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Georgia to have control over Monastery of the Cross

by | Feb 27, 2012

The Monastery of the Cross, which was built in the 11th century and was a Georgian cultural center through the Middle Ages, might be subordinated t the Georgian Orthodox Church again, after centuries under Greek control. (Photo: Ester Inbar.)

TBILISI, DFWatch – The Monastery of the Cross in Jerusalem, which in its time was built with the support of the Georgian king and for centuries was considered a Georgian cultural center, may placed under Georgian control.

The Georgian president Mikheil Saakashvili announced this on February 25 in Gori, a town city located just a few kilometers south of the border to South Ossetia, a breakaway republic currently occupied by Russia. In his speech at the David the Builder’s National Defense Academy, he focused on the condition that Georgian historical and cultural monuments are in.

Saakashvili said he will specifically set up a team working to return the Georgian Holy Cross Monastery. He said the Georgian embassy in Israel is also involved in this process and is instructed to seek close cooperation with the Israeli government.

“We are thankful for the cooperation of the Israeli government, including the issue to save the Georgian sanctuaries protected in Monastery of the Cross. I raised this issue after my first visit to Israel. Now the issue should be raised to return the Monastery of the Cross to Georgia and to the Georgian church; to have Georgian praying again, it could be apart of the Georgian church, Georgian culture, as it has been for centuries,” the president said.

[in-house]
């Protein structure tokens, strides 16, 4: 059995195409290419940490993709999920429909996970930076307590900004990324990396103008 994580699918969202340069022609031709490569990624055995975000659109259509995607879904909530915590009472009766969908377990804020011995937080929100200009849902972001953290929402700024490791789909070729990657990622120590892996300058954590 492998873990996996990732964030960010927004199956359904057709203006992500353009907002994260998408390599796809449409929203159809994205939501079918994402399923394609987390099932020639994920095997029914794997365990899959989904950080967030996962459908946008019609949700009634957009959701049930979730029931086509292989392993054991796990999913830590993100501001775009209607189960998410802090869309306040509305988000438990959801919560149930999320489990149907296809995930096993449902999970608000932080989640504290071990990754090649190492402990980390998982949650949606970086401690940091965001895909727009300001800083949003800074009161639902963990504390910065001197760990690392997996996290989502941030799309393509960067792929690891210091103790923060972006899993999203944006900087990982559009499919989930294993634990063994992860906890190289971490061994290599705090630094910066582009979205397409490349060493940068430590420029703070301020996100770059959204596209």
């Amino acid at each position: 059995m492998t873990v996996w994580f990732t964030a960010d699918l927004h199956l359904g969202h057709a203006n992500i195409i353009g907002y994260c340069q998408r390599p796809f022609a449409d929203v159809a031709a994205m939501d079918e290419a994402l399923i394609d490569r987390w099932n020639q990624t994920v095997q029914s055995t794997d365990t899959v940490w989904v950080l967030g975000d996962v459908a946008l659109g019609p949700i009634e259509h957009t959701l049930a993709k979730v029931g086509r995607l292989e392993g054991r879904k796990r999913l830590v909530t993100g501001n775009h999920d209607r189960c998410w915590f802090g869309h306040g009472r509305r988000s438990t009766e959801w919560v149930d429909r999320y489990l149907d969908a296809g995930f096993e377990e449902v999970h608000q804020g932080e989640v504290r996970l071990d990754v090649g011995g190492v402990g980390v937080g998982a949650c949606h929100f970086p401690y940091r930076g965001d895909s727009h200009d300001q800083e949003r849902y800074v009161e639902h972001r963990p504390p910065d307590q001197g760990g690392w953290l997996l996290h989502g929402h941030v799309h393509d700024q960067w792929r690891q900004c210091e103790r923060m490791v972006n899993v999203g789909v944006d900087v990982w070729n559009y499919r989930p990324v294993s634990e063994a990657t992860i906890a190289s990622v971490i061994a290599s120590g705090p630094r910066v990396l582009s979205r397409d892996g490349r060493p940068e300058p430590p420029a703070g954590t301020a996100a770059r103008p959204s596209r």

According to historical sources, the Monastery of the Cross in Jerusalem was built in the XI century with the support of the Georgian King Bagrat IV, during what is considered Georgia’s Golden Age. The church later became a main assembly point and shelter for Georgians living in Palestine; religious and cultural activity center for Georgians living in Jerusalem, a warehouse shelter and important place for educational and artistic activities.

Since then, Georgians managed this monument and it was considered a Georgian cultural center, where famous medieval Georgian erudite were working, there were cultural literature activities and handwriting of manuscripts. The manuscripts that have survived are currently preserved at the Jerusalem Antioch Library, some are on Mount Sinai, others in places like Tbilisi, Kutaisi, Saint Petersburg, Vienna, Paris, London and Washington.

At the end of the XVII century, the Monastery was transferred to the Greeks along with the other Georgian cloisters and subordinated to the Patriarchate of Jerusalem. The Greek Theological Seminary was opened here in 1855, active until 1908.

In 1960s the fresco with the Georgian inscription of Shota Rustaveli, the famous Georgian author of the poem Knight in the Panther’s Skin (XII century); was covered in paint. This is the only fresco of Rustaveli which has survived.

In 2004 unknown persons deleted the face of Shota Rustaveli fresco in the Monastery. The case became an international scandal. Later, in connection with a visit by the Georgian president to Jerusalem, the fresco was restored, but the restoration wasn’t carried out by the specialists, the first version of the fresco’s face is today lost.

In 2010, the Shota Rustaveli memorial near the Monastery of the Cross in Jerusalem was destroyed. The damage was officially blamed on foreign tourists.

Last year, the Georgian Patriarch, Ilia II, visited Jerusalem. He met with government officials and church leaders; but there is no information whether they discussed this topic or not. On February 26, he stated to his parish that he hopes old times will return when the Georgians worked in the holy land.



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